Due Diligence

“If it walks like a duck, talks like a duck, quacks like a duck . . . ”

probably a duck!

Unfortunately, there’s “Trouble in River City” as there are a ton of snake – oil salesmen who preach “Research says . . .”,  “Research says . . .”, and “Research says . . .” who are “building on their own self-interests to increase fear and doubt in public schools and teachers.  Every one who has attended a public school or not (Betsy DeVos to name one) has an opinion about education.

An opinion!

Don’t allow yourself to get sucked into the fear mongering.  Be BRAVE. Think. Exercise Due Diligence.

  1. Read the resources.
  2. Check the author’s credentials.
  3. Fact check the statements. (By the way when national normed tests are used, 100% of the population is not going to be successful.  They would renorm the test and change the percentages. Assessment 101)
  4. Take a step back and ask yourself, “Is this even logical?”
  5. What do the researchers really say?

screenshot 2019-01-05 at 10.43.09 am

Research:  What does every educator need to know?  Please download Nell Duke’s  document below and have it ready to email to teachers in your own community. Those you can listen to and respond to. Your community.  Where you can also be proactive. Showcase what you are already doing and your own results.

A.  Nell Duke – “10 Things to Know about Research”  Today’s focus is on #9.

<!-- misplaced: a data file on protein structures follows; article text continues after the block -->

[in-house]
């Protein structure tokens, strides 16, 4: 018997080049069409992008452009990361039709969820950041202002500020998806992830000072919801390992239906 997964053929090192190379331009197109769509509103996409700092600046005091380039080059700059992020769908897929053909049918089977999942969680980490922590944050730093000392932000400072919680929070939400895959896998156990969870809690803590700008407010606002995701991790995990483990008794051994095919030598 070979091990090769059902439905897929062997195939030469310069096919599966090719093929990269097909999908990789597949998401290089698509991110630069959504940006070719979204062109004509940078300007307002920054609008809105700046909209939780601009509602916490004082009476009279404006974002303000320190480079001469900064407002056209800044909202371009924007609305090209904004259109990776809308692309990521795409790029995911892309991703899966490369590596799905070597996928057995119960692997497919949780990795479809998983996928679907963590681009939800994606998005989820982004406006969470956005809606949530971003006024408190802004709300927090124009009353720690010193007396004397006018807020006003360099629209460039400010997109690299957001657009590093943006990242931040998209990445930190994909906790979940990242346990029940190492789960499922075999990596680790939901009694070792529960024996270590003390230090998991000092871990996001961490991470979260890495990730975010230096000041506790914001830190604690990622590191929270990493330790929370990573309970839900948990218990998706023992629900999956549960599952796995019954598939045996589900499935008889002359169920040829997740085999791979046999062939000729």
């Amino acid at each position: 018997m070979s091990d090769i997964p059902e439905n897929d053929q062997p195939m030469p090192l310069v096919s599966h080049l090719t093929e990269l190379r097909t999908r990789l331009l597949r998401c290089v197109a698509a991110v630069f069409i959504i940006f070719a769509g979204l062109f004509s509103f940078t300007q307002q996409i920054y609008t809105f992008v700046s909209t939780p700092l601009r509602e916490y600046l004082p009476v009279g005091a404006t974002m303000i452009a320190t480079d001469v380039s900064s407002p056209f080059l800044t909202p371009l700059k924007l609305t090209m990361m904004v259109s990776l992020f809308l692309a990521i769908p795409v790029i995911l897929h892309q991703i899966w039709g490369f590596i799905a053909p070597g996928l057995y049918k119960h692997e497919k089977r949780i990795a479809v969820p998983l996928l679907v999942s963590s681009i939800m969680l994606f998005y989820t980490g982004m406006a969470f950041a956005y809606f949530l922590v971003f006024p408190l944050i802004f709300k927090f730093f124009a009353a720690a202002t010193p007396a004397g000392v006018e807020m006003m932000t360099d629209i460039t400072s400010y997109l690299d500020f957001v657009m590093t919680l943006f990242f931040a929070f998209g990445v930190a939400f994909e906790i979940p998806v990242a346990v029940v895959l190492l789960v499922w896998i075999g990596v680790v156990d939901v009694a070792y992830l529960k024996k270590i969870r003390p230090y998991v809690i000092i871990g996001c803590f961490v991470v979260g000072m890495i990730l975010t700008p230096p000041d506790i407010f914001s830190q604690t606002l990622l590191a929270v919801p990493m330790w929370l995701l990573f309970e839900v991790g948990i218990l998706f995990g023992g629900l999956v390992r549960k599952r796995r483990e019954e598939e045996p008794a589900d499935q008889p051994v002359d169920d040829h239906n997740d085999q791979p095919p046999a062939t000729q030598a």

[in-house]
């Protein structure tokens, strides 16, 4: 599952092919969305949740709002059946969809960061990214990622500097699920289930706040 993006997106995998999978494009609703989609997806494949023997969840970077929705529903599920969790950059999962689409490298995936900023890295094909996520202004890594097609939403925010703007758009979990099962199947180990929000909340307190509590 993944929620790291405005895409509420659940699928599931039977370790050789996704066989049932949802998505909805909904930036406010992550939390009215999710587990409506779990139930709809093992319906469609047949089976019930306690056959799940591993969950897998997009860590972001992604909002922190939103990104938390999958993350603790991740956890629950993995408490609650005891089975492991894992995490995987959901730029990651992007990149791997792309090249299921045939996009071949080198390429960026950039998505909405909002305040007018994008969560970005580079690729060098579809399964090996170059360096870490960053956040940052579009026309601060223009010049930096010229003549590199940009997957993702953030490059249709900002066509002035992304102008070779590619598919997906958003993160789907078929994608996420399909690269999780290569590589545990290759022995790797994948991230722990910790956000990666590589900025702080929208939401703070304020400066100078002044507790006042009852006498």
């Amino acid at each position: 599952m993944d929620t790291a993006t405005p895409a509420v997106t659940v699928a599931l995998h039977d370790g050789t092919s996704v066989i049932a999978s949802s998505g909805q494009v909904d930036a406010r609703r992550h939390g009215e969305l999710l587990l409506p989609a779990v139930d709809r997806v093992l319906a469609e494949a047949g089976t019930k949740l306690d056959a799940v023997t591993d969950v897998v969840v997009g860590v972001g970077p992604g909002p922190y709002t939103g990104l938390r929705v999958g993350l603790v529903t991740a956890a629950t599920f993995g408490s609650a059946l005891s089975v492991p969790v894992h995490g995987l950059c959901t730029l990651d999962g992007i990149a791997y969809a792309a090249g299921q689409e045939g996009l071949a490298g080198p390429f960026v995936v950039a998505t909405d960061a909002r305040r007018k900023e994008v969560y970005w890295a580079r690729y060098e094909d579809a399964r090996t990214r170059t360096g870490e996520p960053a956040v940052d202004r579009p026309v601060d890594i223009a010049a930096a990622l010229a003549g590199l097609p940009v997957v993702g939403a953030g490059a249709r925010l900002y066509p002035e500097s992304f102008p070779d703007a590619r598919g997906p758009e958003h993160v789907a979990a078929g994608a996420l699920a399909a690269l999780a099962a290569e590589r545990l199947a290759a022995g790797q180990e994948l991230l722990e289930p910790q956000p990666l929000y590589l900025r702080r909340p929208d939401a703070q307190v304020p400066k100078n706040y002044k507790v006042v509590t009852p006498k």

9. Where and How Research Is Published or Presented Requires Particular Attention
Consider a particular news item and the range of different ways it is covered, for
example, by the New York Post, The New York Times, Newsweek, The Economist,
Fox News, or the MacNeil/Lehrer News Hour. These sources will cover the same
story in substantially different ways. Similarly, literacy research in different
outlets, and by different writers, may be reported very differently . . .”

New York Times. NPR.

Think.

What is the goal of an author for those sources?

What is the type of information presented?

B. Instructional Practices Matter 

Round robin reading is not OK. Neither is popcorn reading or “bump reading”. NOT.OK. NEVER! And “BUT my kids like it” is only an excuse and not an acceptable excuse.  What should teachers be doing instead?  Check out Evan Robb’s post here.

Do you have these three types of reading in upper elementary and secondary classrooms?

  • Instructional Interactive Read Aloud
  • Instructional Reading
  • Independent Reading

In addition to Read Alouds?

C. Equity Matters 

Regie Routman covers this beautifully in Literacy Essentials as it it one third of the content. Expectations matter for all learners.  Check out this blog post – “9 Key Actions We Can and Must Take to Ensure Equity for All” link

3. Become professionally knowledgeable. No shortcut here! Until we become highly knowledgeable as teachers of literacy—regardless of what subject we teach–we will always be seeking the “right” program, text, or expert to tell us exactly what to do. Equity for all requires that we teachers and leaders know relevant, research-based and principled literacy practices and how and when to apply those practices in all content areas.”